From One to One Hundred: Scaling an Environmental DNA Sampling Program for Monitoring of the Invasive Sea Lamprey (Petromyzon marinus)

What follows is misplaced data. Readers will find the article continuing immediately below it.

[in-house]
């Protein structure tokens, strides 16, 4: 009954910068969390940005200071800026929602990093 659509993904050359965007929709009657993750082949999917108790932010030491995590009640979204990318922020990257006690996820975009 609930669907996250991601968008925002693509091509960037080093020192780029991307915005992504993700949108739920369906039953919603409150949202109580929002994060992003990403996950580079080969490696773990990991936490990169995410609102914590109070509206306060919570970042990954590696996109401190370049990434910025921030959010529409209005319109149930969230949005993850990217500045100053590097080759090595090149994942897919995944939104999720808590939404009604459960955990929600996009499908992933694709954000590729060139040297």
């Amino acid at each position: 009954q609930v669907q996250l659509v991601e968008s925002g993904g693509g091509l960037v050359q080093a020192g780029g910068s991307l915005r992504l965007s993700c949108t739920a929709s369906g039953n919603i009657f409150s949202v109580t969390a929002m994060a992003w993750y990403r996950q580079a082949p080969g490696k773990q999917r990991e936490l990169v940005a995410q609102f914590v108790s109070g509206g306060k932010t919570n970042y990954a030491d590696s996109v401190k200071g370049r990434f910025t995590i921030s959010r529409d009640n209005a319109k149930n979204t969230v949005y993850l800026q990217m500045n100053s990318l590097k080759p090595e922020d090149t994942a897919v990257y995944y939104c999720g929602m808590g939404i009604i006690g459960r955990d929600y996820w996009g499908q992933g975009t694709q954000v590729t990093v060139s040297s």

It is unclear if environmental DNA (eDNA) methods can be used for routine monitoring of the invasive Sea Lamprey (Petromyzon marinus). Previous research demonstrated that eDNA can detect invasive Sea Lamprey in both lab and field settings. However, the eDNA methods had not been optimized and validated for routine application. Three experiments were conducted to compare methods of eDNA field sample collection and create an optimized protocol. Then, eDNA sampling was benchmarked against standardized electrofishing at 54 sampling stations on 12 Great Lakes tributaries. eDNA detections (presence/absence) matched electrofishing detections at 79.6% of sampling stations. eDNA methods detected the novel presence of Sea Lamprey at 18.5% of sampling stations, and eDNA failed to detect electrofishing verified Sea Lamprey presence at 1.9% of sampling stations, demonstrating that Sea Lamprey detections from eDNA methods are highly congruent with detections from standard electrofishing protocols.